I first blogged this on the Peer to Peer network and the comments at the bottom show it’s a hot topic for debate. The search for answers to some of these issues and in particular how using Musical Futures approaches can have an impact will underpin one of the first tasks in my new role as I visit Musical Futures teachers across the UK, spend some time in lessons, discover how they have integrated and adapted MF into their teaching and departments. I know I will learn a lot.
I wrote last week about a lesson I watched which I felt was better for having been free from the ‘stress to assess’.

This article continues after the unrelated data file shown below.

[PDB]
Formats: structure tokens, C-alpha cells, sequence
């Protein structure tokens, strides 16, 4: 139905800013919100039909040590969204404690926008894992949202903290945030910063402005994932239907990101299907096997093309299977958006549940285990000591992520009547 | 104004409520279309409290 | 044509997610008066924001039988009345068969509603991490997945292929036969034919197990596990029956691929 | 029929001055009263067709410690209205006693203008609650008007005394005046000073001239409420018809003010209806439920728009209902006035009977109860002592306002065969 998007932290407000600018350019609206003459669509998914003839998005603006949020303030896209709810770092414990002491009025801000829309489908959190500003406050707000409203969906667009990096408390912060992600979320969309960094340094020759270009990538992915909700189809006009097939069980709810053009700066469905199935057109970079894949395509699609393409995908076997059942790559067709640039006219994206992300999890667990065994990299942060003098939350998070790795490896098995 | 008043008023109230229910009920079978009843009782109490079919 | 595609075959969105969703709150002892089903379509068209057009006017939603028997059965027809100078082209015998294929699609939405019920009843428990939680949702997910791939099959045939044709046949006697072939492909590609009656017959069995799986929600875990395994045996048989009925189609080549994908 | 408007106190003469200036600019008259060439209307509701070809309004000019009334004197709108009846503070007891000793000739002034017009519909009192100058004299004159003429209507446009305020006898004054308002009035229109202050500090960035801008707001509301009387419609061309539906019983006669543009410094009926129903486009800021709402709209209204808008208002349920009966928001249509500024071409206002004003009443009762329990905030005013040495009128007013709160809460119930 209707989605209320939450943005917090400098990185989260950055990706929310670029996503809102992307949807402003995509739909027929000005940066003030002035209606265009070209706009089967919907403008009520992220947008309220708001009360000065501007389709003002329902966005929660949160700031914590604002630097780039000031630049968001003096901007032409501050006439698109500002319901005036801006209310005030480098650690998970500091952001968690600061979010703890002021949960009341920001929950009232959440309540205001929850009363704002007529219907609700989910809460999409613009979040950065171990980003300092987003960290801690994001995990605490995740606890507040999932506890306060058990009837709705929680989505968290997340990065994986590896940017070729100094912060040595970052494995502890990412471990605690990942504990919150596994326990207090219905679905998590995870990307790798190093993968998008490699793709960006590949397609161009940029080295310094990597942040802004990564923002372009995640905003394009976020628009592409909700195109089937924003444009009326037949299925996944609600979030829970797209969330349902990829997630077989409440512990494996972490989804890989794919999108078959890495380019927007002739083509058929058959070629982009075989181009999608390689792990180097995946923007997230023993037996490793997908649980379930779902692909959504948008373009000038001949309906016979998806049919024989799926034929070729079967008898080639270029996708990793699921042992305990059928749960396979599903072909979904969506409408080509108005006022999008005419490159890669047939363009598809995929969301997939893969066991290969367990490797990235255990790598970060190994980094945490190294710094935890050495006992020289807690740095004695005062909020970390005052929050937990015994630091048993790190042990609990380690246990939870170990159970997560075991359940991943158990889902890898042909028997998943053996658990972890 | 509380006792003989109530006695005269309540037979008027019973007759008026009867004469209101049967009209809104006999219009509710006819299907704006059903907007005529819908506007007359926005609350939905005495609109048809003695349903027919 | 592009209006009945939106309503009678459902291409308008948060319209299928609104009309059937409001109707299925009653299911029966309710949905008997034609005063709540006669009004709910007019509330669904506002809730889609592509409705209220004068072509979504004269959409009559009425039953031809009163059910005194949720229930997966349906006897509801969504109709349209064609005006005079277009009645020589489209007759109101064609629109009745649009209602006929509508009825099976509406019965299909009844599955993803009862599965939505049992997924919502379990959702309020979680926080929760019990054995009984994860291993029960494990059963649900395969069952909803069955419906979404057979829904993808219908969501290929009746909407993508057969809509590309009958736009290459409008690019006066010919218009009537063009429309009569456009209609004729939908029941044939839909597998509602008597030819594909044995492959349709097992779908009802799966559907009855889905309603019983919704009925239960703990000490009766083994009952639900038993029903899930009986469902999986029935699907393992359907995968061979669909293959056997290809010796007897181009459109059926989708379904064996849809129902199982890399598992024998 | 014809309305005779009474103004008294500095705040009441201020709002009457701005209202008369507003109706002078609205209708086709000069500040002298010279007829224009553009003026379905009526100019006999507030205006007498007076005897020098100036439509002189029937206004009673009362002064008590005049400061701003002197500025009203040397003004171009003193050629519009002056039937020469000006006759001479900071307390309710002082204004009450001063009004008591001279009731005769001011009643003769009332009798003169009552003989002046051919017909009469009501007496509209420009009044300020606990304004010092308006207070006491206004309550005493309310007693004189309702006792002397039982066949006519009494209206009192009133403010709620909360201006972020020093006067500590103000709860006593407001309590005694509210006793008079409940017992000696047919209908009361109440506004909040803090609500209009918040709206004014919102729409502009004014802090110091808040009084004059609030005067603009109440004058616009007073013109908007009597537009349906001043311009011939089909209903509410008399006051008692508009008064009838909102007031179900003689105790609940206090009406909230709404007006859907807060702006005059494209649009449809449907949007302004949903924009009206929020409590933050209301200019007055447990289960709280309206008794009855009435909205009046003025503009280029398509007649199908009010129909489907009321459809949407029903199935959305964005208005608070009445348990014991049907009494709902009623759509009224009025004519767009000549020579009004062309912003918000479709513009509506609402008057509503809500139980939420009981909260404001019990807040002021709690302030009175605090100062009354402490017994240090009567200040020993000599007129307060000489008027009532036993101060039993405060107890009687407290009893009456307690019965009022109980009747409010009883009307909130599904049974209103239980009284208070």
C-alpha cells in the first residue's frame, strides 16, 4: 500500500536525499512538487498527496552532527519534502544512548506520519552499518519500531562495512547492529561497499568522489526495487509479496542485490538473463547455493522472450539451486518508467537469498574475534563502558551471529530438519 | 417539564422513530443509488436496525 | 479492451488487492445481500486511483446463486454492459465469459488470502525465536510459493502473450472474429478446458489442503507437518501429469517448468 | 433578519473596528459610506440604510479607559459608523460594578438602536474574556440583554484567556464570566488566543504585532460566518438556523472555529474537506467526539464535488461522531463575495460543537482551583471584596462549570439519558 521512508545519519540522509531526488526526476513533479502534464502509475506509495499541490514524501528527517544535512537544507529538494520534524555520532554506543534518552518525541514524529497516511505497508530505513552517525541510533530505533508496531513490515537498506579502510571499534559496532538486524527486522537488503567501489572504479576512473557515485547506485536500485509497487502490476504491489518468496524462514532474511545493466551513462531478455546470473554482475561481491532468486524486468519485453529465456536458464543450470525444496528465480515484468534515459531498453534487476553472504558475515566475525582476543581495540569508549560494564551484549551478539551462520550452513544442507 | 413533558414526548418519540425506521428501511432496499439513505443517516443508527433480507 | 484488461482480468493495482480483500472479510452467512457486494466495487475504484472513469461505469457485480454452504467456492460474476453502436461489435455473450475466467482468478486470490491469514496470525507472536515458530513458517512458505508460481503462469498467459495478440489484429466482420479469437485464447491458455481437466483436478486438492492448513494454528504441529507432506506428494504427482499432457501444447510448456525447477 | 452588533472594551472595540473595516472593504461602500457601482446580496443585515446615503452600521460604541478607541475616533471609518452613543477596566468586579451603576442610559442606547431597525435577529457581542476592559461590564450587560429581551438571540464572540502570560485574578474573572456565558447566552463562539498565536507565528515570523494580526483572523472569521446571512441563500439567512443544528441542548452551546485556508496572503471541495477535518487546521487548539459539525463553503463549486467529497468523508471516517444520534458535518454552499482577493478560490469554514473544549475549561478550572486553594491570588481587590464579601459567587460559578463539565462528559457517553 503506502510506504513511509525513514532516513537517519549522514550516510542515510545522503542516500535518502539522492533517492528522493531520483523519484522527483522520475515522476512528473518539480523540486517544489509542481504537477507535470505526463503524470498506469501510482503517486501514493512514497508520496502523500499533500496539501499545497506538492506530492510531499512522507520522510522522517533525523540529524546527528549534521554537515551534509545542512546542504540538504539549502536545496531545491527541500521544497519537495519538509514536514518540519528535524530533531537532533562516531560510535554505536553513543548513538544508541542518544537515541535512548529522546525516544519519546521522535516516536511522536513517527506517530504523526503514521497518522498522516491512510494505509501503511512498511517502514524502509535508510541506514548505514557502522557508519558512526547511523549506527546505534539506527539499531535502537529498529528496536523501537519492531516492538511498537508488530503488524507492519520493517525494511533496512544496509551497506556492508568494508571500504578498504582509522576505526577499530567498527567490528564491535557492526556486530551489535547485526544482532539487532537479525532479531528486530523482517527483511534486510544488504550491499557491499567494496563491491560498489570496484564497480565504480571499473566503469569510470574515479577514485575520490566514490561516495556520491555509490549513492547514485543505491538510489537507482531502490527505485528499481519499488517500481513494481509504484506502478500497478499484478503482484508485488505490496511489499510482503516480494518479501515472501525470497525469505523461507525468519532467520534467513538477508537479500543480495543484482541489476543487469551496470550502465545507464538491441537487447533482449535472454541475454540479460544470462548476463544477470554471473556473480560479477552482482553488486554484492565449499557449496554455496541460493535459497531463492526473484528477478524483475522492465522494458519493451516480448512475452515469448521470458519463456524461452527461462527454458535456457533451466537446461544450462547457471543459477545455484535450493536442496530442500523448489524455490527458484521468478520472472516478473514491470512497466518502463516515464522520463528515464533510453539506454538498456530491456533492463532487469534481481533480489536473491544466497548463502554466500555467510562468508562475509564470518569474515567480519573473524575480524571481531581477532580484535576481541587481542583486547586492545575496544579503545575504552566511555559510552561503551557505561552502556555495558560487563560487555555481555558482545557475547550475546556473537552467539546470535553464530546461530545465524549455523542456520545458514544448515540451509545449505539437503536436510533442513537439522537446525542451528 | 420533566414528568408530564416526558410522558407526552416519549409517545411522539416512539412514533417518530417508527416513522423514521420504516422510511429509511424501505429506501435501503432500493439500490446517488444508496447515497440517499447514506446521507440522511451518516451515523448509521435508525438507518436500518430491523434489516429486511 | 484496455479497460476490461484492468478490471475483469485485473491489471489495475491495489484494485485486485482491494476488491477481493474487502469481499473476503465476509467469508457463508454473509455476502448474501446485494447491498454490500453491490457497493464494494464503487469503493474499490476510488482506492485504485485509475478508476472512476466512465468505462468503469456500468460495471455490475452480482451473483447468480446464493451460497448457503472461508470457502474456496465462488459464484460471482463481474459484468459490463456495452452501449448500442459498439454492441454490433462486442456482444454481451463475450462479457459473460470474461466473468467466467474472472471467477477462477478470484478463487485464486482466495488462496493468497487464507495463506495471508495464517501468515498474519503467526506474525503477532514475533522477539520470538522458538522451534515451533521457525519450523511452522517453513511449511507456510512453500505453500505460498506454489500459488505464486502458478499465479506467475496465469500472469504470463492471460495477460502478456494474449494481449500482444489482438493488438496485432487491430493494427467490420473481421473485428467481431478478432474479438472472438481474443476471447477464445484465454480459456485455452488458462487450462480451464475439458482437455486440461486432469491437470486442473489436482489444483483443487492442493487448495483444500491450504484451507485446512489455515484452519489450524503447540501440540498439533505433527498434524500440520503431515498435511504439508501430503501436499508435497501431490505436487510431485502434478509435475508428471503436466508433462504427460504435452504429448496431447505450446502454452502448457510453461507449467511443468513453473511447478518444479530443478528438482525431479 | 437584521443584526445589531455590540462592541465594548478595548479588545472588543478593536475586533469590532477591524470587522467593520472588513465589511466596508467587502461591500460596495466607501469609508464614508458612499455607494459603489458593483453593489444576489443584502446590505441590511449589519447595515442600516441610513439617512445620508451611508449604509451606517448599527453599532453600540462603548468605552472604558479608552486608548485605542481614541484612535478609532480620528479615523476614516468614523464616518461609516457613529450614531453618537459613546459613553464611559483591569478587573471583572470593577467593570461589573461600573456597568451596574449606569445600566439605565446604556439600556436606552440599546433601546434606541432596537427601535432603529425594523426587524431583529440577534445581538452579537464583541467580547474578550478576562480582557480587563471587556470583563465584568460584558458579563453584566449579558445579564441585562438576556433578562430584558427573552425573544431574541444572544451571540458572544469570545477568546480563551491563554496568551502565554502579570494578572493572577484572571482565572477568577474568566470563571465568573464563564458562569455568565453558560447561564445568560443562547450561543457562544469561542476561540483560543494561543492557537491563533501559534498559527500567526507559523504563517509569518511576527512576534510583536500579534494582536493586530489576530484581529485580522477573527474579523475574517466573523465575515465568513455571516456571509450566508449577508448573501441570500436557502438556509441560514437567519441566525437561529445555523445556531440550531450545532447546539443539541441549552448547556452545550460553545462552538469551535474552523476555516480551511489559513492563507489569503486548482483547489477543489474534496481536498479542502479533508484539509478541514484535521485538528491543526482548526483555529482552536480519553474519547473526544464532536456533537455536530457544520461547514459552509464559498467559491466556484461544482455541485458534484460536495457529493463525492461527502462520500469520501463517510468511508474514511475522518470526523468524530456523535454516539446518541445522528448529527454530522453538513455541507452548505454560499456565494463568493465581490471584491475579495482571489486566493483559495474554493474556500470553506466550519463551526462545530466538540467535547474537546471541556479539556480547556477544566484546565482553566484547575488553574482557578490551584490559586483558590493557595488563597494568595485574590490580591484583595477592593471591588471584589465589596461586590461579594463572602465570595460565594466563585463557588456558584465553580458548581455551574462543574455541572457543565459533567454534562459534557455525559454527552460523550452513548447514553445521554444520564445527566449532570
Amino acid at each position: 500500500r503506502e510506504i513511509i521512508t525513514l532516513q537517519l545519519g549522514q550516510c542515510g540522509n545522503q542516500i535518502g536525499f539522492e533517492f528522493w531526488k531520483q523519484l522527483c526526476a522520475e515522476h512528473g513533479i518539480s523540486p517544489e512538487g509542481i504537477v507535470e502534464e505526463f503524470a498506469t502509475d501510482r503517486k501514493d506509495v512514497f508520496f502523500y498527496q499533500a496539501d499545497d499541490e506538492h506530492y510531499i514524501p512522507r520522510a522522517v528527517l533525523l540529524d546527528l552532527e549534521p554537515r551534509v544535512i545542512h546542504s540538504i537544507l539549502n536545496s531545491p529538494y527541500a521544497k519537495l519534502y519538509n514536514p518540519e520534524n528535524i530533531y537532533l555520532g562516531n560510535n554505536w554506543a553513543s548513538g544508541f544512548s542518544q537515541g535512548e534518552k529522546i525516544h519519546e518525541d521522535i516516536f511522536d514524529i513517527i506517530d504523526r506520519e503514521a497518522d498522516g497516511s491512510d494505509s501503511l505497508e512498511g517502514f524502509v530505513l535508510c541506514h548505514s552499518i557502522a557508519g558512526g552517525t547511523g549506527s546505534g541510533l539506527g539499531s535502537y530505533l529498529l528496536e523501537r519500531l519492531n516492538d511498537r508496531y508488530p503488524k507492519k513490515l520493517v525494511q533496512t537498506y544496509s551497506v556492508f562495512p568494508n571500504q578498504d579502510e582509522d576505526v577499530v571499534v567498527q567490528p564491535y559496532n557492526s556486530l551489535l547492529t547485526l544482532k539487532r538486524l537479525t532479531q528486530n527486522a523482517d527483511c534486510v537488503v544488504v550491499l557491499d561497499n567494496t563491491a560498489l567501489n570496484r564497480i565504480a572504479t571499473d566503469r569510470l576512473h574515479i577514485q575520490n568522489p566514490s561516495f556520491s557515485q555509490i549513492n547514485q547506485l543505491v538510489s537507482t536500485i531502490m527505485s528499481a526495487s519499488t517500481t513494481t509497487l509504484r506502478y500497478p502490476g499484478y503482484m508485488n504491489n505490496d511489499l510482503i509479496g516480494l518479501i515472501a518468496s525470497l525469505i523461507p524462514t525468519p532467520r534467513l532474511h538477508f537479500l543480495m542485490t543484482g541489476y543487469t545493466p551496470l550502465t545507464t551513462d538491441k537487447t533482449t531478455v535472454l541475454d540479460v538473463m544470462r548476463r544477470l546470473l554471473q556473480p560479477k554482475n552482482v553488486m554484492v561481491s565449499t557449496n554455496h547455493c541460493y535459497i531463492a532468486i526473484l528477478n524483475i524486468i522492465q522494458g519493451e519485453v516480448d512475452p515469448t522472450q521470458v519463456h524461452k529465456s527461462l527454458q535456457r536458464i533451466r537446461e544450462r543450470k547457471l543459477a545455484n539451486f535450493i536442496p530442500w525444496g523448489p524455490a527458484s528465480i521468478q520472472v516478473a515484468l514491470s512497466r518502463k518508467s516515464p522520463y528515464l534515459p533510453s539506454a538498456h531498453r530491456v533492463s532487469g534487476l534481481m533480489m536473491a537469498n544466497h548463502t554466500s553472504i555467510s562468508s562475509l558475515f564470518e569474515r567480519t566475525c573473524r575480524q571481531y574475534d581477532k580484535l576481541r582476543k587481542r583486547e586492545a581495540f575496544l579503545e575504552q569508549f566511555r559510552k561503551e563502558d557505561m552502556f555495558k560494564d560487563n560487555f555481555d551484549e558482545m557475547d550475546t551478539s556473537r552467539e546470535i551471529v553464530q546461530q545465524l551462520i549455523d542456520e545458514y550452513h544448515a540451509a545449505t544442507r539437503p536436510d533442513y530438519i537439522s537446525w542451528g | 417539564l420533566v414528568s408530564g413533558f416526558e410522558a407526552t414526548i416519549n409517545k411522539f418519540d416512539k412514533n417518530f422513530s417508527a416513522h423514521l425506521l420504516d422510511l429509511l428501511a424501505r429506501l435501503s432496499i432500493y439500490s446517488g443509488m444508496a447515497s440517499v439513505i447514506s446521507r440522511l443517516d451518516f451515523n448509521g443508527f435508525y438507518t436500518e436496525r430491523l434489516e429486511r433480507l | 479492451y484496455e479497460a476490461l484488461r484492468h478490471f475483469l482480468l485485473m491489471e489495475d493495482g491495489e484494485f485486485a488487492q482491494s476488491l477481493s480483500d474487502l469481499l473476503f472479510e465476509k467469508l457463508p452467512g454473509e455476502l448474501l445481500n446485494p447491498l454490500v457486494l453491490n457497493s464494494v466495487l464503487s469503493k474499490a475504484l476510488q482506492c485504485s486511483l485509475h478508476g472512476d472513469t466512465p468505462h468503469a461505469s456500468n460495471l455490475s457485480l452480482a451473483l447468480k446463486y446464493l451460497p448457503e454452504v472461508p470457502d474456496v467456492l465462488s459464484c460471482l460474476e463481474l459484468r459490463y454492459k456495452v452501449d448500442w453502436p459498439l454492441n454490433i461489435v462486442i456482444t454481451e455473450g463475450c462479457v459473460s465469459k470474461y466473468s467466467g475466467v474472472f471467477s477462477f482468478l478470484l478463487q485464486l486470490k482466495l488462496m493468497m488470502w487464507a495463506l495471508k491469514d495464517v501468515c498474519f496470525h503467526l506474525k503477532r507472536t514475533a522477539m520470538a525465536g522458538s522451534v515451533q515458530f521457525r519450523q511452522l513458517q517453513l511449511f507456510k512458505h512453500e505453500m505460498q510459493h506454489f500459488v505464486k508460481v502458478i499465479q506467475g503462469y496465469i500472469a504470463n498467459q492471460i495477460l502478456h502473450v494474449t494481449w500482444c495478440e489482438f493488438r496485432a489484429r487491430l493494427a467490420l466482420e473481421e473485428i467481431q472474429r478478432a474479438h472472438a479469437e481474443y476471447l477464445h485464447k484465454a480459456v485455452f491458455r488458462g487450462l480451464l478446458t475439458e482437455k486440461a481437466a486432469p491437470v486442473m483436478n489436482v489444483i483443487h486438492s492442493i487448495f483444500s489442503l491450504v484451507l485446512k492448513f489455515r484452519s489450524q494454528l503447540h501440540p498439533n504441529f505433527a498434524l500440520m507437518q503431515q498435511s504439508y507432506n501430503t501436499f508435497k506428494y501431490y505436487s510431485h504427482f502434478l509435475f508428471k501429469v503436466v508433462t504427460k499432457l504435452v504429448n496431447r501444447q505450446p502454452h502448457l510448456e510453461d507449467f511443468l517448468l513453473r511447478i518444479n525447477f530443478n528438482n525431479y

So what exactly might a lesson that isn’t free from this look or sound like? And how might ‘stress to assess’ in a lesson manifest itself?
A while ago, I promised John Finney that I would write a description of a music lesson. Finally I have found some time to reflect on a lesson I saw as part of visits I undertook on behalf of Music Mark’s Peer to Peer programme. This post is a mixture of reflection on that lesson and the tweets that I sent as it was happening.
I wrote this blog back in Feb 2014 after we welcomed candidates for interview for a Head of Music post at our school and as part of the interview they were asked to teach a lesson. During the formal interview in the afternoon, they had the opportunity to feed back on how they felt it went and three of them expressed surprise that our students “don’t know their key words”.